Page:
The Territory now comprising our state was carved from the plains sloping eastward from the Rocky Mountains, formerly known as the Great American desert. I fear that it is still so considered by many untutored people living east of the Allegheny mountains who read only the headlines of the daily papers, magnifying blizzards, grasshoppers, drought and dust storms, forgetting that their daily bread comes largely from the wheat fields of Kansas and that a substantial portion of their best beef and pork comes from the feed lots and pastures of this state.

     Until the first half of the nineteenth century, this land had been inhabited by Indians and by countless millions of buffalo, deer, antelope and other wild life, furnishing a happy hunting ground for these nomadic tribes who pitched their tents in its wooded valleys and roamed its boundless prairies at will. However, about the middle of the last century trappers, adventurers and pioneer settlers seeking homes, drifted into this plethoric but untried land. They began the struggle, encountered by all pioneers, against the loneliness and deprivations of the wilderness and the desert; against the brassy skies, burning droughts and hot winds of summer; against the blizzards and bleak and dreary death of winter; and, both winter and summer, living in terror of attacks from savage Indians.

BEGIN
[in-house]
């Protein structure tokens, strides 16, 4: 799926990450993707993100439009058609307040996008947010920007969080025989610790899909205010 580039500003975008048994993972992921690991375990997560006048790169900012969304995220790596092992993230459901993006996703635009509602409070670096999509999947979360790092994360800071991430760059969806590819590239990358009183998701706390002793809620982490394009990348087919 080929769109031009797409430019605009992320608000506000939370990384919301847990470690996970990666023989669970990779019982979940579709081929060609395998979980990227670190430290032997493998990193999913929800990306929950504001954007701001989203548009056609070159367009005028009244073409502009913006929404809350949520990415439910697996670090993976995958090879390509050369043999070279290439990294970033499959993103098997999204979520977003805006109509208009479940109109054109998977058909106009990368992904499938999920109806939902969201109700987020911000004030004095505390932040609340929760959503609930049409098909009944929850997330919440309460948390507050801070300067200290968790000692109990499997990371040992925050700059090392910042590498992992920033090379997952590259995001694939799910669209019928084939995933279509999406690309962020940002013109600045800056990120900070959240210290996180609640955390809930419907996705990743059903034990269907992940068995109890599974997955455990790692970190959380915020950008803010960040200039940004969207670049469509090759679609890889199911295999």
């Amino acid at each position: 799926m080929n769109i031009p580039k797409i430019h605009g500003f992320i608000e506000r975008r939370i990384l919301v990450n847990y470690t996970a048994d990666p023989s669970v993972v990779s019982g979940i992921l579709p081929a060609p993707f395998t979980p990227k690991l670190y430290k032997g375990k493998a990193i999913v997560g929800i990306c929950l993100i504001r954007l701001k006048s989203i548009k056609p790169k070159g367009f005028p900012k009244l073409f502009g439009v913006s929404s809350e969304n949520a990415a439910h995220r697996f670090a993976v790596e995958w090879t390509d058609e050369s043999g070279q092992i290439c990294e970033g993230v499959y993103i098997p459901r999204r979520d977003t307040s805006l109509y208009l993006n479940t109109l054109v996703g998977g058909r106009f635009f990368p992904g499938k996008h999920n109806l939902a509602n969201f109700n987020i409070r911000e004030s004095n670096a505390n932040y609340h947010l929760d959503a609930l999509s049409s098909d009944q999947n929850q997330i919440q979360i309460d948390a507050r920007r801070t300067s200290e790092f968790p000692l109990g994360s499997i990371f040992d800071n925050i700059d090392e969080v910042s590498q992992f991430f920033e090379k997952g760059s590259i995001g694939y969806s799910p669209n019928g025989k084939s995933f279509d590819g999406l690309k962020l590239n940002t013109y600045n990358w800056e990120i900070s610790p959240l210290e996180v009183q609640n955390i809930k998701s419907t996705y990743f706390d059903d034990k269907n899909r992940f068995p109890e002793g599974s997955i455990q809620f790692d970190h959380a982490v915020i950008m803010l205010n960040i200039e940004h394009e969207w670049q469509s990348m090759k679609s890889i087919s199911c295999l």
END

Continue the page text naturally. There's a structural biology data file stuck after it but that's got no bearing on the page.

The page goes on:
The trials of such a life can be comprehended only by those who have endured its bitterness and enjoyed its luxuries. The freedom and charm of such a life lured the pioneer and gave him a feeling of independence and happiness found nowhere else on earth. Its memory is his heritage.

     Kansas came into existence as one of the United States in 1861. Its birth was almost coincident with the beginning of the greatest and most sanguinary civil war of all history.